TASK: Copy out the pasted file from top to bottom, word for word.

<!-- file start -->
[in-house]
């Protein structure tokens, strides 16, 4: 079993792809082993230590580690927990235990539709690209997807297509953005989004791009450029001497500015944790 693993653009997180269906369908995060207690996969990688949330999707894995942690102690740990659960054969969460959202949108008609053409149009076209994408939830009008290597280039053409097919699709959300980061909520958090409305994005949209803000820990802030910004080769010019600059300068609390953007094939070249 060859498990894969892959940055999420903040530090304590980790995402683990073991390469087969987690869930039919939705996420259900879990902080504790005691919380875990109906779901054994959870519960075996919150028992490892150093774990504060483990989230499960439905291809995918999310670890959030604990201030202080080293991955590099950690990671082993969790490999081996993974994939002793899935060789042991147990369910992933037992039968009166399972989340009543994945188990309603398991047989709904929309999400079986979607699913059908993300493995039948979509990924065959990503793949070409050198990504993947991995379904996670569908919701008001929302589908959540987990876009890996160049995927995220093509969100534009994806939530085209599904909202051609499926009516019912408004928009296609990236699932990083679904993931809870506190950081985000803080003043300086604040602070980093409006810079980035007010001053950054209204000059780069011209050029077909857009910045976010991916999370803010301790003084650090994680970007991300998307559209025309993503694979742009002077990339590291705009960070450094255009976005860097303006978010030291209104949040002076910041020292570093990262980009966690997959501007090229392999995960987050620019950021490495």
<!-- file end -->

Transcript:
[in-house]
């Protein structure tokens, strides 16, 4: 079993792809082993230590580690927990235990539709690209997807297509953005989004791009450029001497500015944790 693993653009997180269906369908995060207690996969990688949330999707894995942690102690740990659960054969969460959202949108008609053409149009076209994408939830009008290597280039053409097919699709959300980061909520958090409305994005949209803000820990802030910004080769010019600059300068609390953007094939070249 060859498990894969892959940055999420903040530090304590980790995402683990073991390469087969987690869930039919939705996420259900879990902080504790005691919380875990109906779901054994959870519960075996919150028992490892150093774990504060483990989230499960439905291809995918999310670890959030604990201030202080080293991955590099950690990671082993969790490999081996993974994939002793899935060789042991147990369910992933037992039968009166399972989340009543994945188990309603398991047989709904929309999400079986979607699913059908993300493995039948979509990924065959990503793949070409050198990504993947991995379904996670569908919701008001929302589908959540987990876009890996160049995927995220093509969100534009994806939530085209599904909202051609499926009516019912408004928009296609990236699932990083679904993931809870506190950081985000803080003043300086604040602070980093409006810079980035007010001053950054209204000059780069011209050029077909857009910045976010991916999370803010301790003084650090994680970007991300998307559209025309993503694979742009002077990339590291705009960070450094255009976005860097303006978010030291209104949040002076910041020292570093990262980009966690997959501007090229392999995960987050620019950021490495």